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Washington: Maghreb focus: Why Republicans are saying nothing— United States

Preface

For nearly two years, there have been nearly unanimous verdicts among Republicans on virtually every aspect of Barack Obama’s policymaking.

Policymaking, Presidency, Republicans

1 March 2011

For nearly two years, there have been nearly unanimous verdicts among Republicans on virtually every aspect of Barack Obama’s policymaking. His spending packages and environmental agenda: bad. Health-care insurance reforms: very bad. Escalating the war in Afghanistan and keeping Guantanamo open: surprisingly good.

But ever since Tunisia’s presidential palace began to totter under protesters’ challenges, leading to a series of cautious White House policies towards the region’s besieged régimes, Republicans have been unable to agree on anything. The country’s most powerful Republican, House Speaker John Boehner, has refused to criticise Obama’s handling of crises in Tunis, Cairo, or Tripoli.

Others have criticised Obama’s policy for being unreasonably tough on allies or indefensibly soft on tyrants. George W Bush’s former UN ambassador John Bolton, considering a presidential campaign, was quick to say the United States should defend Hosni Mubarak as a guardian of regional interests. All-but-announced candidate Tim Pawlenty, a former Minnesota governor, argued the White House had been weak-willed in calling upon Mubarak to resign, alleging the administration’s “Tower of Babel” policy was “nearly incoherent.” The American right is wrestling with its own incoherence in trying to formulate a foreign policy in the years since the latest Bush has left the scene. In three years, Republicans have gone from the party of democracy-at-all-costs-in-the-Middle East to one that can’t agree whether other countries’ free elections ought to be much of a priority for Washington at all. Most Republican office-holders have happily remained mum in the two months that the Maghreb has convulsed.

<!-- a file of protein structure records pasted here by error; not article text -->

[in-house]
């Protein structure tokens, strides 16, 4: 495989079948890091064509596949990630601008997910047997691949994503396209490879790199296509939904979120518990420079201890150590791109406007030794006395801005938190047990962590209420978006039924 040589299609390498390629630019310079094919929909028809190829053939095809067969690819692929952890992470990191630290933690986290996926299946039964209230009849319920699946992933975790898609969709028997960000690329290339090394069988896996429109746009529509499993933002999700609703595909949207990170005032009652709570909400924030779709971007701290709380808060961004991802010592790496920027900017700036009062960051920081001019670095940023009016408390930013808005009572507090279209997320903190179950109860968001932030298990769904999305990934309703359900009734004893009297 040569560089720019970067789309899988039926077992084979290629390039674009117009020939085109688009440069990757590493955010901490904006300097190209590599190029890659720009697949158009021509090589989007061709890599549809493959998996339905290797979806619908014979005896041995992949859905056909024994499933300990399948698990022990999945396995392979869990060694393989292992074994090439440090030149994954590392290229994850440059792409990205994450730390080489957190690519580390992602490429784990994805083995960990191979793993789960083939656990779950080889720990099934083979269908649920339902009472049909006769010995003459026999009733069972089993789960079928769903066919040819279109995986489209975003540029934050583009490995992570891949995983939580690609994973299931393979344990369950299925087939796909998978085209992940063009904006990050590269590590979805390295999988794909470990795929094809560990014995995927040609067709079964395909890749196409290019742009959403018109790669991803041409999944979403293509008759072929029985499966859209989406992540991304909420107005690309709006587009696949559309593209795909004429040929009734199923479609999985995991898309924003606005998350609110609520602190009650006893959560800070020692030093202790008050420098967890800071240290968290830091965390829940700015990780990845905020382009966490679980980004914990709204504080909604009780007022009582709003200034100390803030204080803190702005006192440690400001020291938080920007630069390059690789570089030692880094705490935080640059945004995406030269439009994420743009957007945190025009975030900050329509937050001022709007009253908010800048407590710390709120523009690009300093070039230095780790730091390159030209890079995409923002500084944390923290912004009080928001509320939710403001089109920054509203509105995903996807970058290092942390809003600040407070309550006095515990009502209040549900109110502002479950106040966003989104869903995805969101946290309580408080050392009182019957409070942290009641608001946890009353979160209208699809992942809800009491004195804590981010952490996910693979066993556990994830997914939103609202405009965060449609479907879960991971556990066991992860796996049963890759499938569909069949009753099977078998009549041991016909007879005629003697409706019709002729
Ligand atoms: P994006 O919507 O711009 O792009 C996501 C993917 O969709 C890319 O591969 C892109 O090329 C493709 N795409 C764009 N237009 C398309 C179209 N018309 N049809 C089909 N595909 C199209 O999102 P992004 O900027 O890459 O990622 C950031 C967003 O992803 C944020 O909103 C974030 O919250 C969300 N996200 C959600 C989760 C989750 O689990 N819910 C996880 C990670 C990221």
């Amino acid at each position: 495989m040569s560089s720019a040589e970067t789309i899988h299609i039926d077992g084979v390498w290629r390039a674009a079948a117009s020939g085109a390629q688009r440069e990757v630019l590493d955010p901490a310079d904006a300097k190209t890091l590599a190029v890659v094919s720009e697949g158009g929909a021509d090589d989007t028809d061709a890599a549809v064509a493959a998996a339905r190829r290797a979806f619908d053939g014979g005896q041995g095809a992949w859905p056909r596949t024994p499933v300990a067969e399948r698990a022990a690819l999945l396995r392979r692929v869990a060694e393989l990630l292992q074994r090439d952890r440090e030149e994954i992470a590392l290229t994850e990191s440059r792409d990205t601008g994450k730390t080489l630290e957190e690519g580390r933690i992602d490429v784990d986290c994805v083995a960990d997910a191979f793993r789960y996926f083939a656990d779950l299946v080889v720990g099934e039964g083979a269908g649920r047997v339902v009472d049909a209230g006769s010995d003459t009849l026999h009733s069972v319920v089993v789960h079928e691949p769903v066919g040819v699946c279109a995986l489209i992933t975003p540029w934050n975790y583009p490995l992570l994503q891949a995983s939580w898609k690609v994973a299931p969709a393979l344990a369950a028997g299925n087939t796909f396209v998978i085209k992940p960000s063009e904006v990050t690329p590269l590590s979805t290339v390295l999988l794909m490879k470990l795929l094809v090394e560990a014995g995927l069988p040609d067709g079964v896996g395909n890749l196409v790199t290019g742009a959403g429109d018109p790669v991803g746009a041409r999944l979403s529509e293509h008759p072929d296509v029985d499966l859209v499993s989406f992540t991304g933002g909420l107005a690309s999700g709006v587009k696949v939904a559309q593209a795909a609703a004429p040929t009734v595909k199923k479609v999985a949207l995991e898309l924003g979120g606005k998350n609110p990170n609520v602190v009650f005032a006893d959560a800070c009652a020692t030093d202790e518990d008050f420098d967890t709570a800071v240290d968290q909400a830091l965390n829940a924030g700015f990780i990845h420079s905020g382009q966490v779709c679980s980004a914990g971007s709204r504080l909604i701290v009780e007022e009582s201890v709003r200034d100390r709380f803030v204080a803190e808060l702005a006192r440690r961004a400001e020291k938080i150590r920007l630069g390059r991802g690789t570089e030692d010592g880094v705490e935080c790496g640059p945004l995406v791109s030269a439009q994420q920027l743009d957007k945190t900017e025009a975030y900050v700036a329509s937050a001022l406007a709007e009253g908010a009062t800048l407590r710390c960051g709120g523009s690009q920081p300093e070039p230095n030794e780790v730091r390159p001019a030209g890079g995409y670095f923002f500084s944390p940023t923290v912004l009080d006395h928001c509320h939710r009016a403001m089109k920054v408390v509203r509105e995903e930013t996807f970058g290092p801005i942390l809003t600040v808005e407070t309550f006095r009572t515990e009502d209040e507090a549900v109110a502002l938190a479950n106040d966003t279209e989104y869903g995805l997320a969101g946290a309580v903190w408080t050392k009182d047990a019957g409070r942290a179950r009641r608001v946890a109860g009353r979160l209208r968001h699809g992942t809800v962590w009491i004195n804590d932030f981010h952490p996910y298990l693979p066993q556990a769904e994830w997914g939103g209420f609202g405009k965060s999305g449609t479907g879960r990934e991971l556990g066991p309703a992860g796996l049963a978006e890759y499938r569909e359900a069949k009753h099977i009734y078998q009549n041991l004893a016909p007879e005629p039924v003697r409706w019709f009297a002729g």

During eight years of Bush, idealistic banter about democracy and human rights meshed awkwardly with the realpolitik of courting tyrants who were willing to get tough with terrorists, had their own foes in Islamist movements, and provided a valued counterweight to Iranian influence in the region. Israel, too, seemed to do better with secular strongmen as neighbours than it might with unpredictable democracies.

Bush wasn’t so much the inheritor of a rich ideological tradition within the party as a flat-footed improviser trying to make sense of how to engage in a post-September 11 world. The party is home to idealistic hawks such as John McCain, who pushed Bill Clinton to send troops to Bosnia and Kosovo when few other conservatives wanted to and now looks eager to see a reprise upon a Mediterranean beach. But the Republican ranks in Congress are filled with those like Boehner who exhibit little interest in the world away form American shores.

If there has been any strategy behind Muammar Gaddafi’s televised ramblings, it might be that he is trying to rekindle the tentative affection he won from the Bush administration but has lost in the turning of Republican generations. Gaddafi’s allegations that protesters are “loyal to bin Laden” and fuelled by “hallucinogenic pills in their coffee with milk, like Nescafe” doesn’t sound too foreign to American conservatives. It’s a version of the blame-Islamists-and-hippies-first rhetoric that Dick Cheney would love.

Sasha Issenberg is Monocle’s North America editor

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